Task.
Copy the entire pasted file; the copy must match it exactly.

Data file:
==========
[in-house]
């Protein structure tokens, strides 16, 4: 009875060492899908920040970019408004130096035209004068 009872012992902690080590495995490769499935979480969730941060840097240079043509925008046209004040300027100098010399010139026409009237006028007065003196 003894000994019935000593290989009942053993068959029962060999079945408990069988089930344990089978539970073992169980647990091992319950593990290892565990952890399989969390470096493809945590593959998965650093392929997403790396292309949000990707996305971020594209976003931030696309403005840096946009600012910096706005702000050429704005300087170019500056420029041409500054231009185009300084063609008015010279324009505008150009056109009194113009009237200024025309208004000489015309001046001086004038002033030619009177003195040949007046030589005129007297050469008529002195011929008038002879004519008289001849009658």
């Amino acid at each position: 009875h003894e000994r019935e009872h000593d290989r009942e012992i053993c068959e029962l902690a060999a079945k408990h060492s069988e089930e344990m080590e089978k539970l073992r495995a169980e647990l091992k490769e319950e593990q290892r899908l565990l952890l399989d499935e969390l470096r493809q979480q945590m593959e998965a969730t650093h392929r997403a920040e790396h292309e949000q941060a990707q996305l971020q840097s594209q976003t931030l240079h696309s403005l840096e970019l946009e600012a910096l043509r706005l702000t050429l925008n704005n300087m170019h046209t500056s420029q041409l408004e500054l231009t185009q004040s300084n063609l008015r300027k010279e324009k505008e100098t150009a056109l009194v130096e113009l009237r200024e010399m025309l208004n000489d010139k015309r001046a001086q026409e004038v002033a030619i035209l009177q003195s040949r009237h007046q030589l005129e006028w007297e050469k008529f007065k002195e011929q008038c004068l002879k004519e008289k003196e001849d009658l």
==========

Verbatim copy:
[in-house]
């Protein structure tokens, strides 16, 4: 009875060492899908920040970019408004130096035209004068 009872012992902690080590495995490769499935979480969730941060840097240079043509925008046209004040300027100098010399010139026409009237006028007065003196 003894000994019935000593290989009942053993068959029962060999079945408990069988089930344990089978539970073992169980647990091992319950593990290892565990952890399989969390470096493809945590593959998965650093392929997403790396292309949000990707996305971020594209976003931030696309403005840096946009600012910096706005702000050429704005300087170019500056420029041409500054231009185009300084063609008015010279324009505008150009056109009194113009009237200024025309208004000489015309001046001086004038002033030619009177003195040949007046030589005129007297050469008529002195011929008038002879004519008289001849009658």
């Amino acid at each position: 009875h003894e000994r019935e009872h000593d290989r009942e012992i053993c068959e029962l902690a060999a079945k408990h060492s069988e089930e344990m080590e089978k539970l073992r495995a169980e647990l091992k490769e319950e593990q290892r899908l565990l952890l399989d499935e969390l470096r493809q979480q945590m593959e998965a969730t650093h392929r997403a920040e790396h292309e949000q941060a990707q996305l971020q840097s594209q976003t931030l240079h696309s403005l840096e970019l946009e600012a910096l043509r706005l702000t050429l925008n704005n300087m170019h046209t500056s420029q041409l408004e500054l231009t185009q004040s300084n063609l008015r300027k010279e324009k505008e100098t150009a056109l009194v130096e113009l009237r200024e010399m025309l208004n000489d010139k015309r001046a001086q026409e004038v002033a030619i035209l009177q003195s040949r009237h007046q030589l005129e006028w007297e050469k008529f007065k002195e011929q008038c004068l002879k004519e008289k003196e001849d009658l």